KABUL/PESHAWAR, Pakistan (Reuters) - Pakistani Taliban leader Mullah Fazlullah has been killed in a U.S.-Afghan air strike in Afghanistan, a senior Afghan Defence Ministry official said on Friday, a killing likely to ease tension between the United States and Pakistan.
An official at the NATO-led Resolute Support mission in Afghanistan confirmed Fazlullah was killed on Thursday.
The U.S. military said earlier in Washington it had carried out a strike aimed at a senior militant figure in the eastern Afghan province of Kunar, which is on the Pakistani border, and one U.S. official said the target was believed to have been Fazlullah.
Fazlullah was Pakistan’s most-wanted militant, notorious for attacks including a 2014 school massacre that killed 132 children and the 2012 shooting of schoolgirl Malala Yousafzai, who was later awarded the Nobel Peace Prize.
“I confirm that Mullah Fazlullah, leader of the Pakistani Taliban, has been killed in an joint air operation in the border area of Marawera district of Kunar province,” Mohammad Radmanish, spokesman for Afghan defense ministry, told Reuters, adding the air strike was carried out at about 9 a.m. on Thursday.
U.S. Forces-Afghanistan spokesman Lieutenant-Colonel Martin O’Donnell said U.S. forces conducted a “counterterrorism strike” which targeted “a senior leader of a designated terrorist organization”.
“U.S. Forces-Afghanistan and NATO-led Resolute Support forces continue to adhere to ... Afghanistan’s unilateral ceasefire with the Afghan Taliban,” O’Donnell said.
The government announced the ceasefire last week and it took effect this week.
“The ceasefire does not include U.S. counterterrorism efforts against (Islamic State and al Qaeda) and other regional and international terrorist groups, or the inherent right of U.S. and international forces to defend ourselves if attacked,” O’Donnell said.
“We hope this pause leads to dialogue and progress on reconciliation and a lasting end to hostilities.”
Afghan President Ashraf Ghani announced a ceasefire lasting until June 20 but on Friday suggested it could be extended.
On Friday night, Major General Asif Ghafoor, Pakistani military spokesman tweeted: “President of Afghanistan Mr. Ashraf Ghani called General Qamar Bajwa, Chief of the Army Staff and shared news about killing of Mullah Fazlullah in a drone strike in Afghanistan Kunar province.”
“Killing of TTP (Pakistan Taliban) commander is a positive development, it gives relief to scores of Pakistani families who fell victims to TTP militacy including the Army Public School (APS) massacre.”
“Mullah Fazlullah was hiding in Afghanistan since 2009 and masterminded scores of militant attacks against Pakistan including APS,” the spokesman added in his tweet.
Fazlullah’s death could ease strained ties between Islamabad and Washington even as Afghanistan observes an unprecedented three-day ceasefire with the larger Afghan Taliban.
Pakistan is considered key to persuading Afghan Taliban leaders, who Washington believes shelter on Pakistani soil, to open negotiations to end the 17-year-old war in Afghanistan.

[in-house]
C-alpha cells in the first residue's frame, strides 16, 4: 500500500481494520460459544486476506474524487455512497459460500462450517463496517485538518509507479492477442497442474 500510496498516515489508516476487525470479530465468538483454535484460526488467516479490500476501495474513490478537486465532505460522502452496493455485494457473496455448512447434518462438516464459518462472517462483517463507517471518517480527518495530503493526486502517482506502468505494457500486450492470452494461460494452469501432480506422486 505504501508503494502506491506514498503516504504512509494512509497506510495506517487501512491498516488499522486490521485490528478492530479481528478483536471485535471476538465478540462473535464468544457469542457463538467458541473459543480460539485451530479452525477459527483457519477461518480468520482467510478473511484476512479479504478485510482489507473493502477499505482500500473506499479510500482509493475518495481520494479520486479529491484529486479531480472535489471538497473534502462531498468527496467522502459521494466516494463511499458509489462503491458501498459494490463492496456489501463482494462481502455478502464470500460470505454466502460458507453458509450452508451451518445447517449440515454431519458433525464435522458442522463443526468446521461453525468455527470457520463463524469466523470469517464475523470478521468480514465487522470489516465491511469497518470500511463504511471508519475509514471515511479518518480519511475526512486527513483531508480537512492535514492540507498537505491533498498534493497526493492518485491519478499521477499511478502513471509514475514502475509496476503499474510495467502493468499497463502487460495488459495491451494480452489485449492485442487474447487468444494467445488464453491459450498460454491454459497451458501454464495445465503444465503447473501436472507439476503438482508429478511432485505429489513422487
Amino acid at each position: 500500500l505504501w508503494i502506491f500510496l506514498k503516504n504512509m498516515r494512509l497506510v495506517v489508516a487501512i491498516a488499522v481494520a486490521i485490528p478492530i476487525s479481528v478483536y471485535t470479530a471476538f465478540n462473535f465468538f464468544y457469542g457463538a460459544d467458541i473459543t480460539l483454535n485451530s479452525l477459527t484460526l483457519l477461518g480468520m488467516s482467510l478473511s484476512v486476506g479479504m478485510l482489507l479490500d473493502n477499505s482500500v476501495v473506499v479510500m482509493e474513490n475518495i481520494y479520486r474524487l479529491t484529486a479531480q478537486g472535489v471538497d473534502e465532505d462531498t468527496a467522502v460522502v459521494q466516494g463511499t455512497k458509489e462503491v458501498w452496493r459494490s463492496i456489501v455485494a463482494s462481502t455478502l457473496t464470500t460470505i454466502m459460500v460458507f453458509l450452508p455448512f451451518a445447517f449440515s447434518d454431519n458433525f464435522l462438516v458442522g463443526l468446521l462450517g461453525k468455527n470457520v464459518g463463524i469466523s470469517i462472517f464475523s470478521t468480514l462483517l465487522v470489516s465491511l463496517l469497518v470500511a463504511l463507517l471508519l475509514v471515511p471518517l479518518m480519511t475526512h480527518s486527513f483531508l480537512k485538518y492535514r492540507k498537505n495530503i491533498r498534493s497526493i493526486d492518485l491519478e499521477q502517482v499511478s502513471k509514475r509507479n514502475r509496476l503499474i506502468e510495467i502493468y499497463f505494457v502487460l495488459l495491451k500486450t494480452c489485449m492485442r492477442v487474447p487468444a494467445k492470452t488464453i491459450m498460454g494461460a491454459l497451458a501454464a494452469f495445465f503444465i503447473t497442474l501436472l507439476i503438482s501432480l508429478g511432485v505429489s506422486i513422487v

Pakistan’s Ministry of Foreign Affairs spokesman did not reply to requests for comment on Friday, nor did the official military spokesman.
A retired Pakistani Brigadier, Mehmood Shah, welcomed the drone killing.
“This attack shows that there is now an inclination in U.S policy toward Pakistan, which could further improve the security situation,” Shah told Pakistan’s Hum News TV.
In March, the United States offered a $5 million reward for information on Fazlullah.
A member of the Pakistani Taliban told Reuters by telephone on Friday the group was trying to get word from Afghanistan, where most of the Pakistani Taliban fighters are now based.
Fazlullah emerged as an Islamist leader in the Swat Valley, northwest of the Pakistani capital of Islamabad, more than a decade ago. He was known as “Mullah Radio” for his fiery sermons broadcast over a radio channel.
He was reviled in Pakistan for the 2014 assault on an army-run school in the city of Peshawar in which Pakistani Taliban gunmen killed at least 132 children.
He is also believed to have ordered the 2012 shooting of then-15-year-old Malala Yousafzai over her advocacy of girls’ education.
The Pakistani Taliban have waged a decade-long insurgency seeking to establish a harsh interpretation of Islamic rule but most of their fighters have now fled to Afghanistan.
They are separate from the Afghan Taliban who ruled Afghanistan for five years before being ousted in a 2001 U.S.-led military action.
Washington and Kabul accuse Pakistan of harboring Afghan Taliban and the allied Haqqani network, which Islamabad denies. Islamabad says the Pakistani Taliban maintain sanctuaries in Afghanistan.
Additional reporting by Qadir Sediqi in Kabul and Ahmad Sultan in Jalalabad; Writing by Kay Johnson and Nick Macfie; Editing by Robert Birsel and Toby Chopra
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